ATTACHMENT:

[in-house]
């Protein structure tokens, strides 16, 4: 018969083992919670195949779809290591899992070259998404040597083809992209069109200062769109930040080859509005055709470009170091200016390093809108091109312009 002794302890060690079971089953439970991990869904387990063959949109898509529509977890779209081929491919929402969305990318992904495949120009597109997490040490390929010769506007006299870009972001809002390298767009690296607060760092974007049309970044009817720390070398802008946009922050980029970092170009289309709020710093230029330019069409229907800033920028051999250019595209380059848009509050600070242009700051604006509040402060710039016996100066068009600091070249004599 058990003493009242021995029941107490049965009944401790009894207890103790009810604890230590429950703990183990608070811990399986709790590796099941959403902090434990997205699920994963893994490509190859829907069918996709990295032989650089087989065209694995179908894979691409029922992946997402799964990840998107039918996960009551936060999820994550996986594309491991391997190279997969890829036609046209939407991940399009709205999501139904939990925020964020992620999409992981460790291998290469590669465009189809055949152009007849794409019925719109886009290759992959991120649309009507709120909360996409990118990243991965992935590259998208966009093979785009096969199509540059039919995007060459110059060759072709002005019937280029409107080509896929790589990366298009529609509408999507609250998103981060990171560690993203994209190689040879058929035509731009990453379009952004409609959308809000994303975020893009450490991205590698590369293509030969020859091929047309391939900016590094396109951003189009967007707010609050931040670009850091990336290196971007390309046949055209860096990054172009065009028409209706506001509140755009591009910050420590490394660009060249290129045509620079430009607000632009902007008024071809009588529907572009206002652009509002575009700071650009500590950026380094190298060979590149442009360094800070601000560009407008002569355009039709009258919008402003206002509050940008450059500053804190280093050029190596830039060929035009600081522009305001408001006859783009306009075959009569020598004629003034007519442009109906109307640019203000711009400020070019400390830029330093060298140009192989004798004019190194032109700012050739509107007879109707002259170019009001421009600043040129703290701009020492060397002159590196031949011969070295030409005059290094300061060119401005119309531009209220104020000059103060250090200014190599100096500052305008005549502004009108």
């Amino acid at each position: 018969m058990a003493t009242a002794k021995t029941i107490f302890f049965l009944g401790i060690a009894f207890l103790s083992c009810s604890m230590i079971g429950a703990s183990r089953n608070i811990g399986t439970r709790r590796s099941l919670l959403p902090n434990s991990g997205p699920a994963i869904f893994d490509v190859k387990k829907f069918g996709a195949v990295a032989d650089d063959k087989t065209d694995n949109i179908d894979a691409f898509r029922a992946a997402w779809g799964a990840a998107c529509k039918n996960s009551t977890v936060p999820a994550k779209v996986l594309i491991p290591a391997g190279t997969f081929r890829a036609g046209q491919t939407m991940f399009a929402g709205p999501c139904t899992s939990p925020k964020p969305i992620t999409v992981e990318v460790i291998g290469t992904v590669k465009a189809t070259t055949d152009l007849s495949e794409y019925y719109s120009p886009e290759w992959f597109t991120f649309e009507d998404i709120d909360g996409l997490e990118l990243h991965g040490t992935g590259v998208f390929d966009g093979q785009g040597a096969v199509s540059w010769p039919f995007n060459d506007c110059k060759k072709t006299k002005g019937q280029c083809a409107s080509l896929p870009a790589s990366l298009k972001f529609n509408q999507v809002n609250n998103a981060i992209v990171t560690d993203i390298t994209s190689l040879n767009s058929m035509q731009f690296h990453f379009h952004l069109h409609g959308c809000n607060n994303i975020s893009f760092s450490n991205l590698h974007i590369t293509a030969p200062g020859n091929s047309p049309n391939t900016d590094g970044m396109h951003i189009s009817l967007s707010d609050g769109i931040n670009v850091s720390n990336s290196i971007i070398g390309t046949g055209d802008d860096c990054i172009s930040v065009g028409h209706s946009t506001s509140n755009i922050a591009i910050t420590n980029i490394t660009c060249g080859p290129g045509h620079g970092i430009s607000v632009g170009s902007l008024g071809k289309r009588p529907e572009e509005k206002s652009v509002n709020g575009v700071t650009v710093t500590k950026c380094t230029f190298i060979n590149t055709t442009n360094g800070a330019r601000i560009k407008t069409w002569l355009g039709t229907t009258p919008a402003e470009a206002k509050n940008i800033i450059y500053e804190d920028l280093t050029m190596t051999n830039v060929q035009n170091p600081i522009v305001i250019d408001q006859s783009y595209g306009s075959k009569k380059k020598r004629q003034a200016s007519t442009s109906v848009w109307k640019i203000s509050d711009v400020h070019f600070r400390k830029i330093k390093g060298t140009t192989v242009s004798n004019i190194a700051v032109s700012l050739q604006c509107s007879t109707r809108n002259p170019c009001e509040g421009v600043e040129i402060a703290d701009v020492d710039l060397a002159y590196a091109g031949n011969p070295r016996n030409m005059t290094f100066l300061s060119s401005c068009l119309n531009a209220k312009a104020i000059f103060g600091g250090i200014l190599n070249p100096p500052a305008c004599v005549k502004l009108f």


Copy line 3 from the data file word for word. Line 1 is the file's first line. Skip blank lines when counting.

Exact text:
């Amino acid at each position: 018969m058990a003493t009242a002794k021995t029941i107490f302890f049965l009944g401790i060690a009894f207890l103790s083992c009810s604890m230590i079971g429950a703990s183990r089953n608070i811990g399986t439970r709790r590796s099941l919670l959403p902090n434990s991990g997205p699920a994963i869904f893994d490509v190859k387990k829907f069918g996709a195949v990295a032989d650089d063959k087989t065209d694995n949109i179908d894979a691409f898509r029922a992946a997402w779809g799964a990840a998107c529509k039918n996960s009551t977890v936060p999820a994550k779209v996986l594309i491991p290591a391997g190279t997969f081929r890829a036609g046209q491919t939407m991940f399009a929402g709205p999501c139904t899992s939990p925020k964020p969305i992620t999409v992981e990318v460790i291998g290469t992904v590669k465009a189809t070259t055949d152009l007849s495949e794409y019925y719109s120009p886009e290759w992959f597109t991120f649309e009507d998404i709120d909360g996409l997490e990118l990243h991965g040490t992935g590259v998208f390929d966009g093979q785009g040597a096969v199509s540059w010769p039919f995007n060459d506007c110059k060759k072709t006299k002005g019937q280029c083809a409107s080509l896929p870009a790589s990366l298009k972001f529609n509408q999507v809002n609250n998103a981060i992209v990171t560690d993203i390298t994209s190689l040879n767009s058929m035509q731009f690296h990453f379009h952004l069109h409609g959308c809000n607060n994303i975020s893009f760092s450490n991205l590698h974007i590369t293509a030969p200062g020859n091929s047309p049309n391939t900016d590094g970044m396109h951003i189009s009817l967007s707010d609050g769109i931040n670009v850091s720390n990336s290196i971007i070398g390309t046949g055209d802008d860096c990054i172009s930040v065009g028409h209706s946009t506001s509140n755009i922050a591009i910050t420590n980029i490394t660009c060249g080859p290129g045509h620079g970092i430009s607000v632009g170009s902007l008024g071809k289309r009588p529907e572009e509005k206002s652009v509002n709020g575009v700071t650009v710093t500590k950026c380094t230029f190298i060979n590149t055709t442009n360094g800070a330019r601000i560009k407008t069409w002569l355009g039709t229907t009258p919008a402003e470009a206002k509050n940008i800033i450059y500053e804190d920028l280093t050029m190596t051999n830039v060929q035009n170091p600081i522009v305001i250019d408001q006859s783009y595209g306009s075959k009569k380059k020598r004629q003034a200016s007519t442009s109906v848009w109307k640019i203000s509050d711009v400020h070019f600070r400390k830029i330093k390093g060298t140009t192989v242009s004798n004019i190194a700051v032109s700012l050739q604006c509107s007879t109707r809108n002259p170019c009001e509040g421009v600043e040129i402060a703290d701009v020492d710039l060397a002159y590196a091109g031949n011969p070295r016996n030409m005059t290094f100066l300061s060119s401005c068009l119309n531009a209220k312009a104020i000059f103060g600091g250090i200014l190599n070249p100096p500052a305008c004599v005549k502004l009108f």